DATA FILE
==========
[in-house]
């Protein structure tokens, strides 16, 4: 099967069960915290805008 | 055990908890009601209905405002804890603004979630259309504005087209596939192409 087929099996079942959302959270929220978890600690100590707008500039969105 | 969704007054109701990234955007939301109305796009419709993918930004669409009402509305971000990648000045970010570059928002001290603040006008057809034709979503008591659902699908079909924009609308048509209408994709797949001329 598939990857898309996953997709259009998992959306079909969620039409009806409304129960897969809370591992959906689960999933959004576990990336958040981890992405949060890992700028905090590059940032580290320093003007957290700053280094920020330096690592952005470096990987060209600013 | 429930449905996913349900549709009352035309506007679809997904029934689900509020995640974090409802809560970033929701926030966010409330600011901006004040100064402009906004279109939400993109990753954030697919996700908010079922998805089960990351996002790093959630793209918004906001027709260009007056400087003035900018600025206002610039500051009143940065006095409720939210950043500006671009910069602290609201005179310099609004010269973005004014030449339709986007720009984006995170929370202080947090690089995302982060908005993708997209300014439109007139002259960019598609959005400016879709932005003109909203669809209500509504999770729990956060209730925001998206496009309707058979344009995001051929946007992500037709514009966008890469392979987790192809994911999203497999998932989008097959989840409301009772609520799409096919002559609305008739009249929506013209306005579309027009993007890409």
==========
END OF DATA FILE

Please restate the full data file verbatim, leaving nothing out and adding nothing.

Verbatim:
[in-house]
């Protein structure tokens, strides 16, 4: 099967069960915290805008 | 055990908890009601209905405002804890603004979630259309504005087209596939192409 087929099996079942959302959270929220978890600690100590707008500039969105 | 969704007054109701990234955007939301109305796009419709993918930004669409009402509305971000990648000045970010570059928002001290603040006008057809034709979503008591659902699908079909924009609308048509209408994709797949001329 598939990857898309996953997709259009998992959306079909969620039409009806409304129960897969809370591992959906689960999933959004576990990336958040981890992405949060890992700028905090590059940032580290320093003007957290700053280094920020330096690592952005470096990987060209600013 | 429930449905996913349900549709009352035309506007679809997904029934689900509020995640974090409802809560970033929701926030966010409330600011901006004040100064402009906004279109939400993109990753954030697919996700908010079922998805089960990351996002790093959630793209918004906001027709260009007056400087003035900018600025206002610039500051009143940065006095409720939210950043500006671009910069602290609201005179310099609004010269973005004014030449339709986007720009984006995170929370202080947090690089995302982060908005993708997209300014439109007139002259960019598609959005400016879709932005003109909203669809209500509504999770729990956060209730925001998206496009309707058979344009995001051929946007992500037709514009966008890469392979987790192809994911999203497999998932989008097959989840409301009772609520799409096919002559609305008739009249929506013209306005579309027009993007890409």